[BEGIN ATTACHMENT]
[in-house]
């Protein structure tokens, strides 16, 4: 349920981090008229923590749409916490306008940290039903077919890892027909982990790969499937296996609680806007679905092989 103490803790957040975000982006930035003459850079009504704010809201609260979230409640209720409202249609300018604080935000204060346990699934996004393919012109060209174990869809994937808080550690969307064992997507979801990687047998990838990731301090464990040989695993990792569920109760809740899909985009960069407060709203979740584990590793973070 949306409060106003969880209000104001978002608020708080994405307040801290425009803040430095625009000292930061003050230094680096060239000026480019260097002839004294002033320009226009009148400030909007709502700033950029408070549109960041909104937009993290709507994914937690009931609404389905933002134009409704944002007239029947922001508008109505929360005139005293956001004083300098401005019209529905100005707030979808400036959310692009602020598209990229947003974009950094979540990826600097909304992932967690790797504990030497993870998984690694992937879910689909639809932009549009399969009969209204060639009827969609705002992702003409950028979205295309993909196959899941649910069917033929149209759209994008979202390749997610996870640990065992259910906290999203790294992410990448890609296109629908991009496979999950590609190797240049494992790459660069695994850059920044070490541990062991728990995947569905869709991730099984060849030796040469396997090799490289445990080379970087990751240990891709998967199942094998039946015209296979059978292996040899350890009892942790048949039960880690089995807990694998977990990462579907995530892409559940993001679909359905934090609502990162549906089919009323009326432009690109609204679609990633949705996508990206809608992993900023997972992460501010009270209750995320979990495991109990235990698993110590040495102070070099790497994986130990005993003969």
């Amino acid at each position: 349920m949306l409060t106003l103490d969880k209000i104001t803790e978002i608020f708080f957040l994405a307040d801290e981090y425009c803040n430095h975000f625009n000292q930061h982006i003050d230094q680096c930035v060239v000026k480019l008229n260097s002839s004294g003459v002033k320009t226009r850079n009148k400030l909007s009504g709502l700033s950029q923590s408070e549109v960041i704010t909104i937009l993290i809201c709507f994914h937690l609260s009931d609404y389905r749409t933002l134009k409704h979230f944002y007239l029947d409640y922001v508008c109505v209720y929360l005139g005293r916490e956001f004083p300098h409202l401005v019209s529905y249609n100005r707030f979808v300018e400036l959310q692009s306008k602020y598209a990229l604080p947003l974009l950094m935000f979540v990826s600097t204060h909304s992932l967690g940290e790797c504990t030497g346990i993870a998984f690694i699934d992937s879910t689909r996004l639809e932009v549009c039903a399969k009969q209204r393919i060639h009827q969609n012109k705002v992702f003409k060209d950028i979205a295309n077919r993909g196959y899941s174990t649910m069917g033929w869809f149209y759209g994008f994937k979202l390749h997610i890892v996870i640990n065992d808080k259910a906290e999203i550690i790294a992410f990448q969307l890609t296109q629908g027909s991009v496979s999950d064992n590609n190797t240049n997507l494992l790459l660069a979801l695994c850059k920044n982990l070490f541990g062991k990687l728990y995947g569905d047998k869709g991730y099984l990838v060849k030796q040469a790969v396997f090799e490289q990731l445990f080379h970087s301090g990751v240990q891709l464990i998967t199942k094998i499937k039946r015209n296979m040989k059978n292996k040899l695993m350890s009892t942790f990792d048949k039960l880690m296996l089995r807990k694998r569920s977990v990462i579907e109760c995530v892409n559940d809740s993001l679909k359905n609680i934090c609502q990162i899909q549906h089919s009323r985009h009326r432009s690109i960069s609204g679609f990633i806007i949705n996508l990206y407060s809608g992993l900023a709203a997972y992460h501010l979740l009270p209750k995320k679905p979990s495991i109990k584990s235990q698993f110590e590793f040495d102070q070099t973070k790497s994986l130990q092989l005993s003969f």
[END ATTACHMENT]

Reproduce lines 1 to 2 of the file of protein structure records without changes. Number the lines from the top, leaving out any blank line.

[in-house]
């Protein structure tokens, strides 16, 4: 349920981090008229923590749409916490306008940290039903077919890892027909982990790969499937296996609680806007679905092989 103490803790957040975000982006930035003459850079009504704010809201609260979230409640209720409202249609300018604080935000204060346990699934996004393919012109060209174990869809994937808080550690969307064992997507979801990687047998990838990731301090464990040989695993990792569920109760809740899909985009960069407060709203979740584990590793973070 949306409060106003969880209000104001978002608020708080994405307040801290425009803040430095625009000292930061003050230094680096060239000026480019260097002839004294002033320009226009009148400030909007709502700033950029408070549109960041909104937009993290709507994914937690009931609404389905933002134009409704944002007239029947922001508008109505929360005139005293956001004083300098401005019209529905100005707030979808400036959310692009602020598209990229947003974009950094979540990826600097909304992932967690790797504990030497993870998984690694992937879910689909639809932009549009399969009969209204060639009827969609705002992702003409950028979205295309993909196959899941649910069917033929149209759209994008979202390749997610996870640990065992259910906290999203790294992410990448890609296109629908991009496979999950590609190797240049494992790459660069695994850059920044070490541990062991728990995947569905869709991730099984060849030796040469396997090799490289445990080379970087990751240990891709998967199942094998039946015209296979059978292996040899350890009892942790048949039960880690089995807990694998977990990462579907995530892409559940993001679909359905934090609502990162549906089919009323009326432009690109609204679609990633949705996508990206809608992993900023997972992460501010009270209750995320979990495991109990235990698993110590040495102070070099790497994986130990005993003969």